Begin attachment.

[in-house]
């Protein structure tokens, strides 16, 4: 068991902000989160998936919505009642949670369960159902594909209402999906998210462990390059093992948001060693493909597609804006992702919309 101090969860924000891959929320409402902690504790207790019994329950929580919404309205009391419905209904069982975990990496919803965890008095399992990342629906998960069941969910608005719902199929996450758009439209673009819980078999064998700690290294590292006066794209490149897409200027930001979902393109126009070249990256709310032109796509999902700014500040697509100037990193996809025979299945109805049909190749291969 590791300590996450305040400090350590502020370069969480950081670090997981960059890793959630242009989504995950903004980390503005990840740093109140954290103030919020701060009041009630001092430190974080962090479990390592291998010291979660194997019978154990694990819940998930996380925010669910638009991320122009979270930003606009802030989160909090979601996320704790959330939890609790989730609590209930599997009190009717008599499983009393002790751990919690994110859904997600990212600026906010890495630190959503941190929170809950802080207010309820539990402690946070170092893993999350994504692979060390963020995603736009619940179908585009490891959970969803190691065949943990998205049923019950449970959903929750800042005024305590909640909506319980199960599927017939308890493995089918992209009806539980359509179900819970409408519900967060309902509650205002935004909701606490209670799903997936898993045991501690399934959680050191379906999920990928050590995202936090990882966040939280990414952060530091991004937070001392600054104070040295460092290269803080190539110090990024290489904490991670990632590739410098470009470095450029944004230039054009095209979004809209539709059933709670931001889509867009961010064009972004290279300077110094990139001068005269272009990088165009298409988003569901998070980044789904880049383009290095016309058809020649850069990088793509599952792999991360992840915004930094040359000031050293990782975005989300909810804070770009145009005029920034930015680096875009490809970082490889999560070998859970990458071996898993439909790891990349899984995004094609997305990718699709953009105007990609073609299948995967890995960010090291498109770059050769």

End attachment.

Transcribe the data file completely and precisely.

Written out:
[in-house]
């Protein structure tokens, strides 16, 4: 068991902000989160998936919505009642949670369960159902594909209402999906998210462990390059093992948001060693493909597609804006992702919309 101090969860924000891959929320409402902690504790207790019994329950929580919404309205009391419905209904069982975990990496919803965890008095399992990342629906998960069941969910608005719902199929996450758009439209673009819980078999064998700690290294590292006066794209490149897409200027930001979902393109126009070249990256709310032109796509999902700014500040697509100037990193996809025979299945109805049909190749291969 590791300590996450305040400090350590502020370069969480950081670090997981960059890793959630242009989504995950903004980390503005990840740093109140954290103030919020701060009041009630001092430190974080962090479990390592291998010291979660194997019978154990694990819940998930996380925010669910638009991320122009979270930003606009802030989160909090979601996320704790959330939890609790989730609590209930599997009190009717008599499983009393002790751990919690994110859904997600990212600026906010890495630190959503941190929170809950802080207010309820539990402690946070170092893993999350994504692979060390963020995603736009619940179908585009490891959970969803190691065949943990998205049923019950449970959903929750800042005024305590909640909506319980199960599927017939308890493995089918992209009806539980359509179900819970409408519900967060309902509650205002935004909701606490209670799903997936898993045991501690399934959680050191379906999920990928050590995202936090990882966040939280990414952060530091991004937070001392600054104070040295460092290269803080190539110090990024290489904490991670990632590739410098470009470095450029944004230039054009095209979004809209539709059933709670931001889509867009961010064009972004290279300077110094990139001068005269272009990088165009298409988003569901998070980044789904880049383009290095016309058809020649850069990088793509599952792999991360992840915004930094040359000031050293990782975005989300909810804070770009145009005029920034930015680096875009490809970082490889999560070998859970990458071996898993439909790891990349899984995004094609997305990718699709953009105007990609073609299948995967890995960010090291498109770059050769």